Too often, it’s easy to look at all the troubles you’re going through and let all your blessings disintegrate in front of you, much to the pleasure of your doubters. It’s easy to look at yourself as less of a teacher when the visits don’t come, the pats on the back don’t happen, or the kids act out as they are wont to do. In those moments, no matter our income levels, the only things we got are a mirror and a new day. Taking this day-to-day approach (and prioritizing my life) has made teaching simpler. If it directly benefits students, that comes first. Everything else is secondary, if not tertiary.

Our current education system asks us to do too much with too little. I’d rather work towards harder at the smarter stuff, leave out all the rest. Evaluations be damned.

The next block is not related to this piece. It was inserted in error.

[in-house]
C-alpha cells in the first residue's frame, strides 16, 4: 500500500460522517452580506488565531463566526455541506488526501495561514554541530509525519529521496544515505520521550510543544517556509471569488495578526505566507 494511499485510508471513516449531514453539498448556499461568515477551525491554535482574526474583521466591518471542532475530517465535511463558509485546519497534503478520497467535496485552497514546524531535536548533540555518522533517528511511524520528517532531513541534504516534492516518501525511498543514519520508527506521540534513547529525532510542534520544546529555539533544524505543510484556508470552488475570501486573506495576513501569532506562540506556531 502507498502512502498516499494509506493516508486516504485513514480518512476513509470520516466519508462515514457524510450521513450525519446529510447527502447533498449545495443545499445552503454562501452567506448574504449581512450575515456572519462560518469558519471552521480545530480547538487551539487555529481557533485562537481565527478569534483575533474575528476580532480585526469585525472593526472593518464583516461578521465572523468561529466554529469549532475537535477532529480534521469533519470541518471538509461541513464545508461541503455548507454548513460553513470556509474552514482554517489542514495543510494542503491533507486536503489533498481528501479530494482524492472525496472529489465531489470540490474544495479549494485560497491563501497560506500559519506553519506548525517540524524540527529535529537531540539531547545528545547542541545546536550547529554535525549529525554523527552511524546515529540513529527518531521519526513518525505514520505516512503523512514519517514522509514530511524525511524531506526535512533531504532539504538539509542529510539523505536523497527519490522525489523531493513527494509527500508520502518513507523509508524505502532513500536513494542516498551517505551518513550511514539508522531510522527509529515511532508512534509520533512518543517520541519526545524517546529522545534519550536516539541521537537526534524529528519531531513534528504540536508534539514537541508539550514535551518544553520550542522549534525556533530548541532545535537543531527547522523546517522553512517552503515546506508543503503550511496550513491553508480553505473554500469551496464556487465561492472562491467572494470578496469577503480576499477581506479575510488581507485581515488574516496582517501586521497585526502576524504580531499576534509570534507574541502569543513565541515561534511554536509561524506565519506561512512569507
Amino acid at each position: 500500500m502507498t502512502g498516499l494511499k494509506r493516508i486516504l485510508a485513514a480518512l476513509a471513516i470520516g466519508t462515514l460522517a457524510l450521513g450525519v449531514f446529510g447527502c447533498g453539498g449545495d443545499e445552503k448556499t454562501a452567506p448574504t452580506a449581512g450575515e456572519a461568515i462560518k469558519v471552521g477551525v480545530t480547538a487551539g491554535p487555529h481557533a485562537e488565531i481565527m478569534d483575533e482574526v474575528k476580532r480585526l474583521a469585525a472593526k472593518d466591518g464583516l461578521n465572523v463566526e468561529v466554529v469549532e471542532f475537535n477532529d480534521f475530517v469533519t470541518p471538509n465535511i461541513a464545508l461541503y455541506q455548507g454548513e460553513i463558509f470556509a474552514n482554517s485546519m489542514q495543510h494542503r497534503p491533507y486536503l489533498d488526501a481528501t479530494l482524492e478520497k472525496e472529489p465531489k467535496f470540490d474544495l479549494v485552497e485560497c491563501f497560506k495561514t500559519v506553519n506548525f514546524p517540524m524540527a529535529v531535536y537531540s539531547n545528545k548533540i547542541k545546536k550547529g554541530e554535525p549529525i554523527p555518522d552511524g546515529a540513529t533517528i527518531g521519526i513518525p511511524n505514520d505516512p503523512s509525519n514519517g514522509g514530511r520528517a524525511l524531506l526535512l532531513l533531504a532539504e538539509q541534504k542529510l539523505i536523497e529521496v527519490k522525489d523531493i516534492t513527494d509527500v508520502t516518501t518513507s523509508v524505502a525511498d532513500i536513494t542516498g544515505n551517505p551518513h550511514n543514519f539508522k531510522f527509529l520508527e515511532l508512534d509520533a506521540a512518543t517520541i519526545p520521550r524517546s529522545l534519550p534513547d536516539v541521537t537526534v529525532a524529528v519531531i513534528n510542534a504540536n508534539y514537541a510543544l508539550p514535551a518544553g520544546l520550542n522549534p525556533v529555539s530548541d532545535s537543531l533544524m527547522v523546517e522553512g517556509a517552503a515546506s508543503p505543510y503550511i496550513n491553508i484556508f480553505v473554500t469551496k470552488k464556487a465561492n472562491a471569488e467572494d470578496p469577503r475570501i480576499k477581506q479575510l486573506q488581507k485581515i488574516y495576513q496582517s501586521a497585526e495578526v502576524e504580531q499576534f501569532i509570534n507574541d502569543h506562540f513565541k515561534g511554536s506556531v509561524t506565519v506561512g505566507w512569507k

Jose

{ 2 comments }

MeetingRoles-Timer

Here’s my latest at The Collaborateurs, where I discuss my reason for joining #HerePastJune, a United For Public Schools project:

… we actually need to reconsider how we look at time in school. According to many reports (including some that US Secretary of Education Arne Duncan quotes), the United States already has the highest teacher-to-student time in minutes in the entire world. Where high-performing countries beat us (I won’t use that one country, but yes …) is in the way they use time. Give professional educators the time and resources to a) be themselves and b) work on the actual school year makes a lot of sense. During the school year, we make adjustments and gain new information, but the summer is really where good plans come together.